7 Ways to Build Self-Confidence

 

Stand Out with Self-Confidence

Dr. Ivan Joseph is the Athletic Director and head soccer coach at Ryerson University. When parents approach him, they often share attributes about their child to impress him. Dr. Joseph is looking for a specific skill above all others. That skill is self-confidence. Most of us think this is a trait, something you’re born with. This coach believes it is a skill and can be developed.

 

“No one will believe in you, unless you do.” –Dr. Ivan Joseph

 

7 Ways to Build Self-Confidence

Self-confidence can be built when you consistently:

  1. Do not accept failure.
  2. Practice. Practice.
  3. Do not accept no.
  4. Master your self-talk.
  5. Remove people who tear you down.
  6. Write a self-confidence letter to yourself about your accomplishments.
  7. Repeat positive affirmations throughout the day.

He notes that self-confident people interpret feedback the way they want to because, “No one will believe in you unless you do.”

So many of us think that, when we hit a certain age, we can ignore the skill of self-confidence. What I have seen is that it’s a vitally important skill that can be developed at any stage of your career. No one wants arrogance, but we are all attracted to confidence.

 

“Get away from the people who tear you down.” –Dr. Ivan Joseph

 

Are you feeling unworthy? Is your internal voice speaking fear and doubt? Are voices from the past telling you that you can’t do it?

Then try Dr. Joseph’s steps above and increase your self-confidence this week.

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“Put yourself in a situation where you say, I’ve done this a thousand times.” –Dr. Ivan Joseph

 

“Always act like you’re wearing an invisible crown.” –Unknown

 

“The most beautiful thing you can wear is confidence.” –Blake Lively

 

“What could we accomplish if we knew we could not fail?” –Eleanor Roosevelt

 

“If you do not believe you can do it then you have no chance at all.” –Arsene Wenger

 

Confidence: More Compelling Than Competence

This is a guest post by Derek Lewis, “America’s #1 Ghostwriter for Business Experts.” Learn more about writing business books at www.dereklewis.com.

The Secret to Performance

That’s the secret to performance: conviction. The right note played tentatively still misses its mark, but play boldly and no one will question you. – Rachel Hartman, Seraphina

Dan never failed to astonish me.

If he had a class project due at 8:00 a.m. but had yet to start it, he would say, “Oh, I’ll just go talk to the professor. He’ll understand.”

There was no hesitation in his voice. He never wavered in his absolute belief that he would be granted an extension. And without exception, he always was.

Sometimes he probably deserved an extension. Mostly, he didn’t. But he could charm, cajole, and coerce every professor he ever needed to.

My coworker Craig had the same talent. He could enter a conversation with people vehemently opposed to his political views, but by the end of the discussion they would usually be nodding their heads as they reconsidered their stance. More than once, I heard, “I don’t know why, but if you ran for office, I’d vote for you.”

 

That’s the secret to performance: conviction. -Rachel Hartman

 

I have stood on the sidelines and watched these maestros conduct their magic. Occasionally, they would have to poke me to make me hide my astonishment, lest I let the cat out of the bag. You could say they were masters of manipulation, and that would be true in some instances. But most of the time, my two charismatic friends simply persuaded and influenced their listeners.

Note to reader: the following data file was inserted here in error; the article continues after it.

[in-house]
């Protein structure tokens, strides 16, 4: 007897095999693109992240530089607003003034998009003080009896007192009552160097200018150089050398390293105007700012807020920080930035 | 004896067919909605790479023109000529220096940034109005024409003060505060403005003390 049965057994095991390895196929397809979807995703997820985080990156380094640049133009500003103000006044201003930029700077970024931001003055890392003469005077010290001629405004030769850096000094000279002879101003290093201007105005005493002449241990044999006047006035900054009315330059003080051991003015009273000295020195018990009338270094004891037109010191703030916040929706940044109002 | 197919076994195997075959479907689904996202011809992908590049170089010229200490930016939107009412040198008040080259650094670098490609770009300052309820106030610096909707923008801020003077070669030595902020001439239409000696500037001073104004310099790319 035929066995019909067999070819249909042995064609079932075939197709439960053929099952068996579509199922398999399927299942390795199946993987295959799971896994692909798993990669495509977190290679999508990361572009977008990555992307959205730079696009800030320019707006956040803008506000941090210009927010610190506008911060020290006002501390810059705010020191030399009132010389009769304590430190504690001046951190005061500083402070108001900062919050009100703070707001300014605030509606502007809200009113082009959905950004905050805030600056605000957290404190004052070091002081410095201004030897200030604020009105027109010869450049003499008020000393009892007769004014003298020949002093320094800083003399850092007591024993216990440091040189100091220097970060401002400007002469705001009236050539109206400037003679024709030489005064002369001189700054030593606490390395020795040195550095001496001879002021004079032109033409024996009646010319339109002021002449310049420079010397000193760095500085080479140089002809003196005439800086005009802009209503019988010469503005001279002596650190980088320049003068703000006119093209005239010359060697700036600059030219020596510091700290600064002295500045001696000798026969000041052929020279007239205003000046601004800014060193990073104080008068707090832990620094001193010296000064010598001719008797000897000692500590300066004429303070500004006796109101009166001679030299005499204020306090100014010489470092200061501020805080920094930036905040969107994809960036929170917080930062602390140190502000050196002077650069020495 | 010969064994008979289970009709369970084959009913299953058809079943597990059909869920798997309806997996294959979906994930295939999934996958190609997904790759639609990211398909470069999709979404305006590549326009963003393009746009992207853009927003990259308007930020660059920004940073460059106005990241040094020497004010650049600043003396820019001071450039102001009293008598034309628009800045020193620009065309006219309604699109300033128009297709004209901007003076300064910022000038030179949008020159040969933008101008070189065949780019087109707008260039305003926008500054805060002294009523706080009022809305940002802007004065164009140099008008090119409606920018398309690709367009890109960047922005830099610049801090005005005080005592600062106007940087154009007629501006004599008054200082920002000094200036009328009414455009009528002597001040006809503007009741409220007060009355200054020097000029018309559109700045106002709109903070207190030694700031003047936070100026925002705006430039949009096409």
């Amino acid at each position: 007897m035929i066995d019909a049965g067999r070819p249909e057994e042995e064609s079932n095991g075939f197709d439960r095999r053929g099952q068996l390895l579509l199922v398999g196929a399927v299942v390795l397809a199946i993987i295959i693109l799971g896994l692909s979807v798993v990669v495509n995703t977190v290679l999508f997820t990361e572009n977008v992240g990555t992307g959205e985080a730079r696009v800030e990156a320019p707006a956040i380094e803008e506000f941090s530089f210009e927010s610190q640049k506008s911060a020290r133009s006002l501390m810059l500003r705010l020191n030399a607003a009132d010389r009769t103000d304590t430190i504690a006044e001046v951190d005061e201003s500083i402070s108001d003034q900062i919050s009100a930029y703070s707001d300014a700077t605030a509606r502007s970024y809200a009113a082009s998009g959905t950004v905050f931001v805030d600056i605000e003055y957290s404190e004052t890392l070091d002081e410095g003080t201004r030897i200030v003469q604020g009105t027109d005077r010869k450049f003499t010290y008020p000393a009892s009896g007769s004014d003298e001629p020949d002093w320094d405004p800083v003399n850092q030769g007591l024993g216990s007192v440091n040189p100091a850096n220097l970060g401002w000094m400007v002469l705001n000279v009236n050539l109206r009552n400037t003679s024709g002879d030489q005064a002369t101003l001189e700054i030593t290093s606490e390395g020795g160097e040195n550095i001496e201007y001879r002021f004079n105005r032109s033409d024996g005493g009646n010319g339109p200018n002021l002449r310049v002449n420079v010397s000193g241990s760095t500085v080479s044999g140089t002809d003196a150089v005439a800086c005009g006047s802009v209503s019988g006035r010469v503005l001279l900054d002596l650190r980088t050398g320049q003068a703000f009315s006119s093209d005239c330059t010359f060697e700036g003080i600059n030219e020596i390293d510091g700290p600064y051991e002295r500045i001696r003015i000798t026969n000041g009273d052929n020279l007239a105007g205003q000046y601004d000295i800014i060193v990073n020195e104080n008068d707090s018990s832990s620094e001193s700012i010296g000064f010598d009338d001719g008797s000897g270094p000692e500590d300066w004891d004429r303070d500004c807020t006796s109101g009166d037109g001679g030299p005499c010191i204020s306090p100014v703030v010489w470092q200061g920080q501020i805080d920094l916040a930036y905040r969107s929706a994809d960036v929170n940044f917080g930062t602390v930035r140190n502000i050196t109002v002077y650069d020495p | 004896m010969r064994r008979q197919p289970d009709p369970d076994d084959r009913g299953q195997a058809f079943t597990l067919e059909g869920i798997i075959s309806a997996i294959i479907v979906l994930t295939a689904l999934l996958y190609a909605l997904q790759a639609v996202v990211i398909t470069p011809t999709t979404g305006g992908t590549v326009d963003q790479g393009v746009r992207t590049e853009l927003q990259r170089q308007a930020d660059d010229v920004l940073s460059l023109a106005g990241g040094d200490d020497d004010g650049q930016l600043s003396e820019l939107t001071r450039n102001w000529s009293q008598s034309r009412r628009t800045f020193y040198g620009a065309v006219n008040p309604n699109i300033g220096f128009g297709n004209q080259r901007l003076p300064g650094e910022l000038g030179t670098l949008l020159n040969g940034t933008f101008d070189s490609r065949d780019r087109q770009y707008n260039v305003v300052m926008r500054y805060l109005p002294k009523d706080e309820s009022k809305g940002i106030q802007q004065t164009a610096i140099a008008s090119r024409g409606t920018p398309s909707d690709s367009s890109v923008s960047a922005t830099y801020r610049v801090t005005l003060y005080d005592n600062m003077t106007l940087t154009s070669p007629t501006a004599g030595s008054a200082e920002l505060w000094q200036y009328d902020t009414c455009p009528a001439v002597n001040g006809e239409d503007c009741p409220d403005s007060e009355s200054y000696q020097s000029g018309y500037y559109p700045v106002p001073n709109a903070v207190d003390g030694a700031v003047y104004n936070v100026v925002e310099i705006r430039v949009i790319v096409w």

It helped if they knew what they were talking about, but I’ve seen them plunge into situations for which they had no preparation and come out with the upper hand. The strength of their magic did not come from their competence of the subject matter—it came from their conviction that, whatever the issue, they were right.

Confidence Trumps Competence

I am fascinated with people like Dan and Craig because their approach is so alien to me.

By my nature, I focus on facts and reason. My instinctive approach to selling, communication, and influencing used to be to present the facts in logical order, and then allow the other person to draw their own conclusions. From one point of view, I sold competence.

While that may seem an ethical and transparent approach to business, it made for a lousy living.

Competence matters. Sincerity and honesty matter. Ethics are a cornerstone of long-term success. These things are important. But when it comes to working, selling, and communicating—that is, compelling other people to act—competence and such have never been enough to bring real success.

My mistake was in leaving out the key ingredient that came so naturally to my cohorts: confidence.

 

Competence without confidence just doesn’t cut it. –Derek Lewis

 

Sadly, I remember the time I cost Craig (and our company) a major client. If we had landed them, the client would have been our biggest by far. The recurring revenue from the contract would lift our company from being a marginal player to an “up and coming” enterprise.

Craig’s discussions with the client had gone well. By the end of the big meeting, the client showed all the signs of having made their choice. Things seemed sure.

The next week, I was sent in to do a follow-up meeting—really, a meet-and-greet with the head honchos. I was nervous about taking on the client, though. It would mean hiring more people, learning some new tools, and significantly changing how we operated.

But the truth was that the client intimidated me.